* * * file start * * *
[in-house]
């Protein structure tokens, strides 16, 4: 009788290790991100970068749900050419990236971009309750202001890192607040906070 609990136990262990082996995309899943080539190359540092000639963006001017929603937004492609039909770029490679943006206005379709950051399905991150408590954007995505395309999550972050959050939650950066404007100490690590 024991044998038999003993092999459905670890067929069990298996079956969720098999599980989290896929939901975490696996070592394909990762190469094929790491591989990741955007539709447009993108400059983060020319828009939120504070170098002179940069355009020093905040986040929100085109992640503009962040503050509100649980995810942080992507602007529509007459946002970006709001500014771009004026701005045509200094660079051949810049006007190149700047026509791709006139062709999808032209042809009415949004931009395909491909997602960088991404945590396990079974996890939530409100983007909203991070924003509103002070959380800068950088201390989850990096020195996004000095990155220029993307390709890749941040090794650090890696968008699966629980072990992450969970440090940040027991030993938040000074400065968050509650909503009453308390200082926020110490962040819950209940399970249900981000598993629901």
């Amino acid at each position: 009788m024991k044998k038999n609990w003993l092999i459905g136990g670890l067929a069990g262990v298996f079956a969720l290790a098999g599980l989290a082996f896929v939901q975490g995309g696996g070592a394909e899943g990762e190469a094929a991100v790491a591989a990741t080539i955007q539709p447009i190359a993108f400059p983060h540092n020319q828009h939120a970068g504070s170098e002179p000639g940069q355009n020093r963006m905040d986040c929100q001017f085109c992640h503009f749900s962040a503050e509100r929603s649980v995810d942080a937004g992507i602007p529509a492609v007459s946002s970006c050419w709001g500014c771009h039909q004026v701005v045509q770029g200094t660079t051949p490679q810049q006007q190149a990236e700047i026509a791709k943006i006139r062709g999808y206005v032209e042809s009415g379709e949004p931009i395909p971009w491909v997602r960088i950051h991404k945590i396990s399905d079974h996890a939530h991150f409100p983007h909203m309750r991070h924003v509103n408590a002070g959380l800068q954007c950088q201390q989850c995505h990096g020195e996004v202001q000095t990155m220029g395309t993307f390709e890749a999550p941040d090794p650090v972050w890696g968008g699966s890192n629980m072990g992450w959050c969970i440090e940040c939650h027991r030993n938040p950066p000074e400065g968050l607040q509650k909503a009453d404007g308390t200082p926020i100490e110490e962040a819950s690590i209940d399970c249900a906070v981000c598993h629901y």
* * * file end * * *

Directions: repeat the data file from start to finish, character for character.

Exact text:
[in-house]
């Protein structure tokens, strides 16, 4: 009788290790991100970068749900050419990236971009309750202001890192607040906070 609990136990262990082996995309899943080539190359540092000639963006001017929603937004492609039909770029490679943006206005379709950051399905991150408590954007995505395309999550972050959050939650950066404007100490690590 024991044998038999003993092999459905670890067929069990298996079956969720098999599980989290896929939901975490696996070592394909990762190469094929790491591989990741955007539709447009993108400059983060020319828009939120504070170098002179940069355009020093905040986040929100085109992640503009962040503050509100649980995810942080992507602007529509007459946002970006709001500014771009004026701005045509200094660079051949810049006007190149700047026509791709006139062709999808032209042809009415949004931009395909491909997602960088991404945590396990079974996890939530409100983007909203991070924003509103002070959380800068950088201390989850990096020195996004000095990155220029993307390709890749941040090794650090890696968008699966629980072990992450969970440090940040027991030993938040000074400065968050509650909503009453308390200082926020110490962040819950209940399970249900981000598993629901």
């Amino acid at each position: 009788m024991k044998k038999n609990w003993l092999i459905g136990g670890l067929a069990g262990v298996f079956a969720l290790a098999g599980l989290a082996f896929v939901q975490g995309g696996g070592a394909e899943g990762e190469a094929a991100v790491a591989a990741t080539i955007q539709p447009i190359a993108f400059p983060h540092n020319q828009h939120a970068g504070s170098e002179p000639g940069q355009n020093r963006m905040d986040c929100q001017f085109c992640h503009f749900s962040a503050e509100r929603s649980v995810d942080a937004g992507i602007p529509a492609v007459s946002s970006c050419w709001g500014c771009h039909q004026v701005v045509q770029g200094t660079t051949p490679q810049q006007q190149a990236e700047i026509a791709k943006i006139r062709g999808y206005v032209e042809s009415g379709e949004p931009i395909p971009w491909v997602r960088i950051h991404k945590i396990s399905d079974h996890a939530h991150f409100p983007h909203m309750r991070h924003v509103n408590a002070g959380l800068q954007c950088q201390q989850c995505h990096g020195e996004v202001q000095t990155m220029g395309t993307f390709e890749a999550p941040d090794p650090v972050w890696g968008g699966s890192n629980m072990g992450w959050c969970i440090e940040c939650h027991r030993n938040p950066p000074e400065g968050l607040q509650k909503a009453d404007g308390t200082p926020i100490e110490e962040a819950s690590i209940d399970c249900a906070v981000c598993h629901y």